Mark Connell, Senior Logistics Architect with WiseTech Global, explains how to overcome obstacles when moving to a TMS.
You've made a decision to move your transport operation from a paper-and-whiteboard administration to a fully automated Transportation Management System (TMS). But how do you overcome the obstacles you know you'll face in getting your staff to adopt and adapt? The answers lie in explaining what's in it for them; creating easy bridges between the old and the new and focusing on early wins to build trust in the TMS.
Getting a TMS up and running can be incredibly difficult, but the fundamental challenge is rarely about implementing the software. The obvious (and often erroneous) assumption is that your people are simply resistant to new technology and change. The largest obstacle is usually the disconnect between the executive level decision-makers and your operations people on the ground. From on high, the Board and management hands down their strategic play to move to a TMS, with no internal consultation whatsoever. Their staff don't understand why some new system is being dumped on them. They might believe it's a tool to replace them, and they'll fear for their jobs. They cannot believe that some software could ever replace their skills and experience, and they have no time to stop and learn if it can.
In my experience, management doesn't talk particularly well about the advantages of moving to a TMS, and passing that duty to your software provider will not likely ensure enthusiastic adoption.
Show Your Staff What's in it for Them
The bottom line is that operators must be shown, gradually, that the TMS will be an asset to them rather than a threat. The guys who run the fleets are superheroes. With mobile devices fused to their ears, they know where everything is, and they plot dozens of line haul movements in their heads. Setting limitations on their capacity constrains the company. Your business needs to expand, or at least make more profit, if it is to survive. It's vital that the teams in your depots get behind the new strategy and understand that neither their brains, nor their superpowers, can scale to the new workload without better technology.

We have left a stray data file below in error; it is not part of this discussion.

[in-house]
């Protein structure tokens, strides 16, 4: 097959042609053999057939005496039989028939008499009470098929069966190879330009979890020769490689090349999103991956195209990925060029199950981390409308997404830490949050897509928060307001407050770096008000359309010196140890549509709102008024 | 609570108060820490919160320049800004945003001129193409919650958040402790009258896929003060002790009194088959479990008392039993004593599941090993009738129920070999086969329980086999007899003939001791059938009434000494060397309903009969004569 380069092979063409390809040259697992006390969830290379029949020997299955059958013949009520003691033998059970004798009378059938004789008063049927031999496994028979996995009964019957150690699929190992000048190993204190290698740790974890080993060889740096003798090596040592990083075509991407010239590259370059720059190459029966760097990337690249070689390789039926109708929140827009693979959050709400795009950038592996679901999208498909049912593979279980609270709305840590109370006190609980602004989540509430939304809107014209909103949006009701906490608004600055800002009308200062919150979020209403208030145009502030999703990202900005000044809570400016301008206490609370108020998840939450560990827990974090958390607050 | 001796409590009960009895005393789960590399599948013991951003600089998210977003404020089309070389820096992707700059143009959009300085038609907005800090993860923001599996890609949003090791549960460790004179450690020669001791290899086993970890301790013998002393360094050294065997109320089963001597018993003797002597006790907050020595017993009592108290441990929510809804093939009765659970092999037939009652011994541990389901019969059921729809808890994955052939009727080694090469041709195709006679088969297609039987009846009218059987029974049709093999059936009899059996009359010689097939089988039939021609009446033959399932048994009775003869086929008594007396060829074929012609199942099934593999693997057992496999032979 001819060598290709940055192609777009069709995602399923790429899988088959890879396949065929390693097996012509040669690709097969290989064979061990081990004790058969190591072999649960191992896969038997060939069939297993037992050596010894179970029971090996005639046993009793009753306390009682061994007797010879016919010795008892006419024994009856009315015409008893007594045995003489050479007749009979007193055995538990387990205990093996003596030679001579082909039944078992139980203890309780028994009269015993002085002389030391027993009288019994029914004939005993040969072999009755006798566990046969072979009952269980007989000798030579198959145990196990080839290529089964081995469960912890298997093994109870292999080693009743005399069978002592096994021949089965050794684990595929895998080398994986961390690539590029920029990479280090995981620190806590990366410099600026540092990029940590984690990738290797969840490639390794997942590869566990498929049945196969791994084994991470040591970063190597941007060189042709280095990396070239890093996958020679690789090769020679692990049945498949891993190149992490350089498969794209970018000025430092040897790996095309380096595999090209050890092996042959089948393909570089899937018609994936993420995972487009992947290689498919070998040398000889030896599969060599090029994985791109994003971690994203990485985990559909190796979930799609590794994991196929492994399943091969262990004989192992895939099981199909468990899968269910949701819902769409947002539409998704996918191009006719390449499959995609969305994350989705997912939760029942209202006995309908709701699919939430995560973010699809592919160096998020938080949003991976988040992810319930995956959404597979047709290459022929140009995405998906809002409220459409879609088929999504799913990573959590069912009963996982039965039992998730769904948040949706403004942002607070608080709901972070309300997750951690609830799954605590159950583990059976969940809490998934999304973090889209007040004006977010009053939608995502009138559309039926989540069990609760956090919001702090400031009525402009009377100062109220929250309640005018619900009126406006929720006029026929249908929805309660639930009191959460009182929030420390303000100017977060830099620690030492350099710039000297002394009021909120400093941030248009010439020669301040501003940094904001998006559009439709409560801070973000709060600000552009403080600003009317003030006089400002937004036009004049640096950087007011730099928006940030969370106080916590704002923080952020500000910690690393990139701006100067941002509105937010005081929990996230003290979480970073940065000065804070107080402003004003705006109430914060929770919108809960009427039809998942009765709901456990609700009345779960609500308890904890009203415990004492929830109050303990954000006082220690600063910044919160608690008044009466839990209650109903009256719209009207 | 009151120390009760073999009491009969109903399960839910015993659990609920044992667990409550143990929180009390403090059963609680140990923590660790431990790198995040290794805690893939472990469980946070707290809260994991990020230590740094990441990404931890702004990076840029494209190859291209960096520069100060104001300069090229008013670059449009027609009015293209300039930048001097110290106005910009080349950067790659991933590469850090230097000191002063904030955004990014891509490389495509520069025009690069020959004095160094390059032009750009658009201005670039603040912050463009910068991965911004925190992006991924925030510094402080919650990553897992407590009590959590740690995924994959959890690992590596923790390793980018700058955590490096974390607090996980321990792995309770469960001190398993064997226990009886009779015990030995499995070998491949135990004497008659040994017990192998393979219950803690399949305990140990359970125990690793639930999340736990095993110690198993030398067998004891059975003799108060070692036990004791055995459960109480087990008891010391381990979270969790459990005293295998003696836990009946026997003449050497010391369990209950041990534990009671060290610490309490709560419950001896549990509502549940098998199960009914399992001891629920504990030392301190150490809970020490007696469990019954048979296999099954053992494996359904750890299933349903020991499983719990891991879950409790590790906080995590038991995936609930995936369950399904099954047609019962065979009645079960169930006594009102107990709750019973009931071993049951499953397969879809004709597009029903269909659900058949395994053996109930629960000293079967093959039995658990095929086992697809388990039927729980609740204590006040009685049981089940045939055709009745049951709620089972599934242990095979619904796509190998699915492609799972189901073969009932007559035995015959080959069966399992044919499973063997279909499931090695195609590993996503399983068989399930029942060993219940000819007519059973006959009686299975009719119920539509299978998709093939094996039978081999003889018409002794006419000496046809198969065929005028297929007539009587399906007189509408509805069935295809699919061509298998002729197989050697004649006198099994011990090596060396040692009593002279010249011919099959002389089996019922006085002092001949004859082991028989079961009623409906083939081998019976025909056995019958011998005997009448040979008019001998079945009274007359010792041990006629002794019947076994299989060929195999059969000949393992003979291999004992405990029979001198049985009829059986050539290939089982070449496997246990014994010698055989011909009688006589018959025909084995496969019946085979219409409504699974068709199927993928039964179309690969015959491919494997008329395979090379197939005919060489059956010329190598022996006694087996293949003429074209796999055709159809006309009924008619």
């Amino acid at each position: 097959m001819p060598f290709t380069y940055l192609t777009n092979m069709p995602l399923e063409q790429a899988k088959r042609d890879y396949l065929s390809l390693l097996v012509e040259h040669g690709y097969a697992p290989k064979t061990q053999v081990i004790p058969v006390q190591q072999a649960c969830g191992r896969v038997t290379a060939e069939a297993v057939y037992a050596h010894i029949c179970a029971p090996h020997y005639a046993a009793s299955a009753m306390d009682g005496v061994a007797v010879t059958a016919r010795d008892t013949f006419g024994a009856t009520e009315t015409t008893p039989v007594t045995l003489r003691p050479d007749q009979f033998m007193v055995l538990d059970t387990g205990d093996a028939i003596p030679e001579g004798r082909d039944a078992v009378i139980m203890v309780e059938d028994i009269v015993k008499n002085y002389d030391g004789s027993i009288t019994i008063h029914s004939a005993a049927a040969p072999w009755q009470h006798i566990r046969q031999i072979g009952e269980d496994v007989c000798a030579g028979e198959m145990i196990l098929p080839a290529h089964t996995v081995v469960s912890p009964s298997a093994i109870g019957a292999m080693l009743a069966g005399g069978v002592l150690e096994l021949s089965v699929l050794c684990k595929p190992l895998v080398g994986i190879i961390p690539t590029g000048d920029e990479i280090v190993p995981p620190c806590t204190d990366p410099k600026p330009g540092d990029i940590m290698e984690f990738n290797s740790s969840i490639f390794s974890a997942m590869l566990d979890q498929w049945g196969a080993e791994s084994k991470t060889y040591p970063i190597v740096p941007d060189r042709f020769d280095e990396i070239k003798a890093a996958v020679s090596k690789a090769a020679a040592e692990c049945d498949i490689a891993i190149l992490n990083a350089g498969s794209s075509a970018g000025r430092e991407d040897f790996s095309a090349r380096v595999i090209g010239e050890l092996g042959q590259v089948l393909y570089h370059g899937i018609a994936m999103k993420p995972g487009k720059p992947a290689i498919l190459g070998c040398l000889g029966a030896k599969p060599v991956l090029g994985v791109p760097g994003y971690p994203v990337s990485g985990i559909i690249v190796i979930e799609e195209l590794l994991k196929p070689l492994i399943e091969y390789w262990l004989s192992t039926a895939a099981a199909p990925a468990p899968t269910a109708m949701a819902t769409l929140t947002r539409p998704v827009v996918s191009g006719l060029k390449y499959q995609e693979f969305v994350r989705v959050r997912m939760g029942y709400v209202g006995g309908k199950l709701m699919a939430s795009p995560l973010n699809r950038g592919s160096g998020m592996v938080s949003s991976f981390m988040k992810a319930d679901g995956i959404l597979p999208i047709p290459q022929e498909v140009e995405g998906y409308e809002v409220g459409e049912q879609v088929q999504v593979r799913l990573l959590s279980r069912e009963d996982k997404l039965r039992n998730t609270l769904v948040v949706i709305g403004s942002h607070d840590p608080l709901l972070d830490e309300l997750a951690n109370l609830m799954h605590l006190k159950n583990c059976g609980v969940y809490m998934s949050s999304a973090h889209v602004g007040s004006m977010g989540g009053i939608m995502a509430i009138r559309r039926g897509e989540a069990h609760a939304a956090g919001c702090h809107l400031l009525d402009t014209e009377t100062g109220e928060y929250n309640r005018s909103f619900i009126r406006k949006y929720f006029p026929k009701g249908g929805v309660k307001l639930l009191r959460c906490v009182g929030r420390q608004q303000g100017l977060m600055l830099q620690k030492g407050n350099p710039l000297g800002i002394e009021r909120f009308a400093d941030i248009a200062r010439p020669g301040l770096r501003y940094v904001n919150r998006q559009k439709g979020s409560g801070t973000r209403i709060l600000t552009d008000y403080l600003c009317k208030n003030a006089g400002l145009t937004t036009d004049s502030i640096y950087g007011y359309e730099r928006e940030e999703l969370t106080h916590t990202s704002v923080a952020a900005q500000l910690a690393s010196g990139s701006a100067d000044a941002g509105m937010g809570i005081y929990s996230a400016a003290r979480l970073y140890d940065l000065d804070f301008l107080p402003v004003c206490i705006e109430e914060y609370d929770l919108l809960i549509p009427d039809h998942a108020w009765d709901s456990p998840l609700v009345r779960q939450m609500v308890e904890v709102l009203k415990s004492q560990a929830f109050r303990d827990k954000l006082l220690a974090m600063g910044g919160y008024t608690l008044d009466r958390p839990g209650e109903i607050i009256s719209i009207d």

Operational staff should be assured that their on-the-ground expertise is still crucial and that the software is there to help them make more informed decisions, for more jobs, more clients, more often. The TMS will free them from the error-prone, repetitive elements of their work. They'll see the fleet's location in real time, so they can route the right trucks to the right pickup and deliveries with the right information for the drivers.
The only things they stand to lose are the angry customers calling about late deliveries, cranky drivers wondering why their truck isn't loaded, and the dramas of missing freight and consignments.
Make Change Transparent
There are ways to set up a TMS so that the first step into automation is less intimidating. Configuring the TMS to have a similar look and feel as your existing processes creates a comfortable familiarity. Your planning grids can be set up to appear like your whiteboards, and the criteria you've used to locate and prioritize jobs can be replicated on screen.
It's critical to provide a feedback loop that makes staff feel like the integral part of the process that they are. You'll get buy-in from your teams once they have confidence in the new system, and that confidence, which will drive your ROI, is achieved through role-appropriate training.
Build Trust in the New
We have clients who tell us that the TMS will never work, that freight will go missing, and that "it can never know as much as I do!" It's important to roll out first those areas of the TMS that will deliver immediate wins, and make sure your teams can see their achievements - such as increases in job volume and higher accuracy - measured every step of the way.
Start with functionality demonstrations that are critical to individuals' roles. Once your staff gains proficiency and becomes convinced of the TMS's benefits, then introduce wider and newer areas within the system.
Moving Past the 'If it isn't Broken..." Mindset
Experienced transport movers have been successfully moving freight for years. When everything's good, why go through the disruption of change? Because they can't fix what's gone wrong after it's too late. Few transporters have any idea of exactly what areas of their business are making the money, so when they start losing, it's frightening because they're operating in the dark. A TMS allows you to view and track every freight movement. The optimal time to make the move to a TMS is while you're in a position of profitability and strength, so that you can sustain both in the future.
The world of transport is moving quickly to embrace technology. If you want to be competitive you have to get on board. Your business simply can't afford to keep keying in thousands of consignment notes a month. If your operations manager is reluctant, just add up the years of his life your TMS will give back by sparing him all of that tedious data re-entry. In the end, he'll thank you for it.
Mark Connell is Senior Logistics Architect for WiseTech Global
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